Last fall the Polk County Historical museum videotaped Sheldon Roningen’s talk about old agricultural equipment. This happened when we featured historic farm tools at the Carnegie Building. Listening to Sheldon talk felt like we had asked him to step out of the time machine from one hundred years ago. At age 81, he still has a sharp memory about how things were used in the horse and buggy era, into the 1930s and up to our present era. I would call him an “old time farmer’s farmer.” Sheldon is also knowledgeable about many other things related to the past. It helps that he has been an avid reader from a very young age.

    Note to readers: The success of last week’s 2014 Crookston All-School Reunion and the amount of activity and local history bantered about at the Carnegie Building has spurred local historian and author Kristina Gray to take on another series of historical articles. She’s envisioning this latest series to be published once a week in the Times on this page through August.   

    Last fall the Polk County Historical museum videotaped Sheldon Roningen’s talk about old agricultural equipment. This happened when we featured historic farm tools at the Carnegie Building. Listening to Sheldon talk felt like we had asked him to step out of the time machine from one hundred years ago. At age 81, he still has a sharp memory about how things were used in the horse and buggy era, into the 1930s and up to our present era. I would call him an “old time farmer’s farmer.” Sheldon is also knowledgeable about many other things related to the past. It helps that he has been an avid reader from a very young age.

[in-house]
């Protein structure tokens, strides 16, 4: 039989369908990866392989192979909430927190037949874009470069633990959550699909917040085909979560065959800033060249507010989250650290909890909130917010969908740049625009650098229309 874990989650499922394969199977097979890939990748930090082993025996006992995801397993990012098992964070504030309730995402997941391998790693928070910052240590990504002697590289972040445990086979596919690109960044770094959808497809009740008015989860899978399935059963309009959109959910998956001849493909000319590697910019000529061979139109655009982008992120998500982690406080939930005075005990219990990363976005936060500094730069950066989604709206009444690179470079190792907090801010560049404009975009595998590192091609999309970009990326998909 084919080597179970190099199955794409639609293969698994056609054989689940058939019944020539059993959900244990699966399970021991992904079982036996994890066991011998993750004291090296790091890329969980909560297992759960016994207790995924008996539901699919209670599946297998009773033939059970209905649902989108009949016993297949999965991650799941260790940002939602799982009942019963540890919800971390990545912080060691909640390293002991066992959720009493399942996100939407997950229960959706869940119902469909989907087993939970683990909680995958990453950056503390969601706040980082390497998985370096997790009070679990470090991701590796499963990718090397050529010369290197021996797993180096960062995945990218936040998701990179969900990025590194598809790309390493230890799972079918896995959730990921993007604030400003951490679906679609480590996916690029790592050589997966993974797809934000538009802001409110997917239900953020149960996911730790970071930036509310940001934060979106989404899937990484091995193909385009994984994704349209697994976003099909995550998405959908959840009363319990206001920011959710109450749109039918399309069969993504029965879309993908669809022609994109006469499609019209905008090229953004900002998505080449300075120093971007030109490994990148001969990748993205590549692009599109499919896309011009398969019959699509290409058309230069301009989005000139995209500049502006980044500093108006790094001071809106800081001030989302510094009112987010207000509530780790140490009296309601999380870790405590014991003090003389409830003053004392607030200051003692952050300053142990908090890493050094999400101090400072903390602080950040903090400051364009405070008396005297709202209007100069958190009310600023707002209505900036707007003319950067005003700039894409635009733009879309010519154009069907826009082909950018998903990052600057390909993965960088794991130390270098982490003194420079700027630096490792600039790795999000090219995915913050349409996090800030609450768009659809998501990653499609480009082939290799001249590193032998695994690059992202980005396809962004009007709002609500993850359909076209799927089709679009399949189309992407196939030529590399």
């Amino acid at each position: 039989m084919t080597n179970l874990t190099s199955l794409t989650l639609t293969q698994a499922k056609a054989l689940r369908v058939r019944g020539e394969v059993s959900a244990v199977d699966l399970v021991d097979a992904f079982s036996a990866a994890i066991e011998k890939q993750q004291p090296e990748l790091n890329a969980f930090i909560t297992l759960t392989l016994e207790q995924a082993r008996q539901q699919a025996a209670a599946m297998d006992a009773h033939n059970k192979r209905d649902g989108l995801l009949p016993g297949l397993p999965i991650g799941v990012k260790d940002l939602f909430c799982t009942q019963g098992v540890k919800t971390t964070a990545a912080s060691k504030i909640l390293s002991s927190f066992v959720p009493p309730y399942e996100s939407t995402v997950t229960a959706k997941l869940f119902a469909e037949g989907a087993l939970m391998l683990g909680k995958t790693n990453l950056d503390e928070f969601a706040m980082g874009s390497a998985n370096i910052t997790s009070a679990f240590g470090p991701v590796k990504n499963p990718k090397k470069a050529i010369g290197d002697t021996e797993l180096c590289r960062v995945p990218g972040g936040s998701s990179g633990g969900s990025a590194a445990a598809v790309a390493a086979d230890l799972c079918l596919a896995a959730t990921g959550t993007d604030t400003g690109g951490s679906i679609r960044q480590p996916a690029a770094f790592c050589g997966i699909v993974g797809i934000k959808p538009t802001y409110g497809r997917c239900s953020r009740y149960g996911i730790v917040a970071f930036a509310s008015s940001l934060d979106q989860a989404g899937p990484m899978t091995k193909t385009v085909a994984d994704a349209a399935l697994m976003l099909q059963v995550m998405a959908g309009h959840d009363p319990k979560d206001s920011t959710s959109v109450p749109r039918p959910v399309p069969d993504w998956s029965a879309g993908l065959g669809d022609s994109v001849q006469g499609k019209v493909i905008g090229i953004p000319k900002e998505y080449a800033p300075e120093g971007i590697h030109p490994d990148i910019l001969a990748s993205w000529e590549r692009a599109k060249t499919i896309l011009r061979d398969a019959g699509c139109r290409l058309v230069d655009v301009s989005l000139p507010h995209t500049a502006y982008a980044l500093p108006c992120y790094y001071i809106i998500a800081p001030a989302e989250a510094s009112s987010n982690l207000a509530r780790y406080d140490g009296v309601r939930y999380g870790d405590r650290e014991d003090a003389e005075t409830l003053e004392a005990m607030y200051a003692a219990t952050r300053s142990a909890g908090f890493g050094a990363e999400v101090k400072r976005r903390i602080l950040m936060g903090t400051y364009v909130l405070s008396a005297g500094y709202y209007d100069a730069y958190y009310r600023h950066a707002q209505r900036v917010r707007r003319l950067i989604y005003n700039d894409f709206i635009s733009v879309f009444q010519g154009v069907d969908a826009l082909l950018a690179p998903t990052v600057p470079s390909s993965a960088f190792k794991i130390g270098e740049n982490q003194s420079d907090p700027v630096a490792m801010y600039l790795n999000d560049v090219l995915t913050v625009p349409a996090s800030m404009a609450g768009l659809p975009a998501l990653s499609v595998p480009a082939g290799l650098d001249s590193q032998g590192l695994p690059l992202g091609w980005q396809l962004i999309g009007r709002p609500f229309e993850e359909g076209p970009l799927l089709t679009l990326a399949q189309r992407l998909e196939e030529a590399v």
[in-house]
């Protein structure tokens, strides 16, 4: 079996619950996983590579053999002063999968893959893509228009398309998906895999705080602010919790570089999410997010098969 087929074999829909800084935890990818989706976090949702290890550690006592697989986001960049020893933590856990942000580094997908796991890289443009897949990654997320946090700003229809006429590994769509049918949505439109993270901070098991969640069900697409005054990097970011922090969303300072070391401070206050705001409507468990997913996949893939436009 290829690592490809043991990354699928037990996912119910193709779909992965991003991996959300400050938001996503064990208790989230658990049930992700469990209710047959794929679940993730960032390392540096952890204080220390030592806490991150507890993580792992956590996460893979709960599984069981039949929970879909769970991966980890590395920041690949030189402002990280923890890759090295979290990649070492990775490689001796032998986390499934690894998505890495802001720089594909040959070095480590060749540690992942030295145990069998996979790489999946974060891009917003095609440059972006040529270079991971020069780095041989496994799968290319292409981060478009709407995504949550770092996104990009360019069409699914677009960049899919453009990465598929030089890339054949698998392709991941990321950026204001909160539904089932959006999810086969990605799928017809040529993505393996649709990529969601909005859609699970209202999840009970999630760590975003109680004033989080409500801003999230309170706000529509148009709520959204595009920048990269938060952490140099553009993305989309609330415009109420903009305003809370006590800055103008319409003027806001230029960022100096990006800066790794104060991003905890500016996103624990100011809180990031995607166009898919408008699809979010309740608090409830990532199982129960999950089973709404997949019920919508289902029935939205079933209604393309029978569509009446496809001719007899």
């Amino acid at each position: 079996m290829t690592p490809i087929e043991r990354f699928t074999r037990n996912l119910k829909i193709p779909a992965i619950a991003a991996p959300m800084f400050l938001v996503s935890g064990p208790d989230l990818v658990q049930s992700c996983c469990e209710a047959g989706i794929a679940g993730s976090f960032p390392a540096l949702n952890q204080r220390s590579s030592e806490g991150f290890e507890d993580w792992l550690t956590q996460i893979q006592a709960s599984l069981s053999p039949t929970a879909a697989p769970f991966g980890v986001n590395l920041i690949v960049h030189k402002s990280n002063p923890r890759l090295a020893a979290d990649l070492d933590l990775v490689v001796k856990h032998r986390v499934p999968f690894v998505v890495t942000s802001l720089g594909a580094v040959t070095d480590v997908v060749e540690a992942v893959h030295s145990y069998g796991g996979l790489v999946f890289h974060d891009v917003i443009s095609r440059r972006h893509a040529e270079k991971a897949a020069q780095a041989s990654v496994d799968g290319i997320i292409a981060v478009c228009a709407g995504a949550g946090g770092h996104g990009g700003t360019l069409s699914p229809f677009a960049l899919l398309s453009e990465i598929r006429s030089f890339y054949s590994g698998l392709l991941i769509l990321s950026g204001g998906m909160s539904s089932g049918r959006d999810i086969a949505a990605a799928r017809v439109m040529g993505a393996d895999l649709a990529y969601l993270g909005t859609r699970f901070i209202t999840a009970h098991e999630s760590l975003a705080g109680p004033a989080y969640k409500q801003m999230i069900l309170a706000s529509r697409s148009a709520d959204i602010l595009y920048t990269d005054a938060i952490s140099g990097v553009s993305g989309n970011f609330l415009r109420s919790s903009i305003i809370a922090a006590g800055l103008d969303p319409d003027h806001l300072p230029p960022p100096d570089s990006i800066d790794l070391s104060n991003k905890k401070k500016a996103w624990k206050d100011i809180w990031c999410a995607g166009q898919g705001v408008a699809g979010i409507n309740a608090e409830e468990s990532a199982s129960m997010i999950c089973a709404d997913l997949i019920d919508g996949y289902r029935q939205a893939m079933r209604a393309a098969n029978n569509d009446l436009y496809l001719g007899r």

Hopefully we will show this video tape of Sheldon’s talk when we open up the Carnegie Building again in August and September to show the Minnesota Historical traveling exhibit of “Maps of Minnesota.”  Some of the maps we will promote will take the visitor back to 150-200 years ago when the American Indians roamed the Red River Valley.      Not many of the natives could sustain a very good livelihood on our flat plains. In fact, the Sioux and the Chippewa tribes were fighting each other, besides the weather. Sheldon’s memory of the way the early settlers prevailed by using equipment they had brought in from the East, shows just how tough the early pioneers had to be in order to survive. In many cases of what I have read about Crookston’s early days, there seemed to be a mutual respect among the Indian tribes and the early white settlers.  In those days, the environment up in the northwest corner of Minnesota was hostile to all humans who tried to make it their home. (Some would argue that our winters are still not kind to present inhabitants in the Crookston area!)